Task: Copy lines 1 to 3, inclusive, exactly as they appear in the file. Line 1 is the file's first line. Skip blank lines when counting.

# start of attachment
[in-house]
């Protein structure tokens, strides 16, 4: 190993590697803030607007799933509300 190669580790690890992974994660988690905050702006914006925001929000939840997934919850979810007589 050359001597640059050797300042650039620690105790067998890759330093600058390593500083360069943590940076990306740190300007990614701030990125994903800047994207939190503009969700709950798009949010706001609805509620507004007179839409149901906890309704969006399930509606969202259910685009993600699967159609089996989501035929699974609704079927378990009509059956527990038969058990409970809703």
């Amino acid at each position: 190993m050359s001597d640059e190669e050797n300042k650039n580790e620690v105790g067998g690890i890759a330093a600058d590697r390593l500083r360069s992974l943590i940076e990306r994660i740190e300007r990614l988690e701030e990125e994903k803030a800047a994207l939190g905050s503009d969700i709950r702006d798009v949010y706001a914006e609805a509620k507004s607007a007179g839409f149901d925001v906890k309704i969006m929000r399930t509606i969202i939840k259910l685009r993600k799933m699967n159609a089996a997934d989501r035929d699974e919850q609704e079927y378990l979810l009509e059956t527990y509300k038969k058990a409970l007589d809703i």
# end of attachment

[in-house]
């Protein structure tokens, strides 16, 4: 190993590697803030607007799933509300 190669580790690890992974994660988690905050702006914006925001929000939840997934919850979810007589 050359001597640059050797300042650039620690105790067998890759330093600058390593500083360069943590940076990306740190300007990614701030990125994903800047994207939190503009969700709950798009949010706001609805509620507004007179839409149901906890309704969006399930509606969202259910685009993600699967159609089996989501035929699974609704079927378990009509059956527990038969058990409970809703």
């Amino acid at each position: 190993m050359s001597d640059e190669e050797n300042k650039n580790e620690v105790g067998g690890i890759a330093a600058d590697r390593l500083r360069s992974l943590i940076e990306r994660i740190e300007r990614l988690e701030e990125e994903k803030a800047a994207l939190g905050s503009d969700i709950r702006d798009v949010y706001a914006e609805a509620k507004s607007a007179g839409f149901d925001v906890k309704i969006m929000r399930t509606i969202i939840k259910l685009r993600k799933m699967n159609a089996a997934d989501r035929d699974e919850q609704e079927y378990l979810l009509e059956t527990y509300k038969k058990a409970l007589d809703i």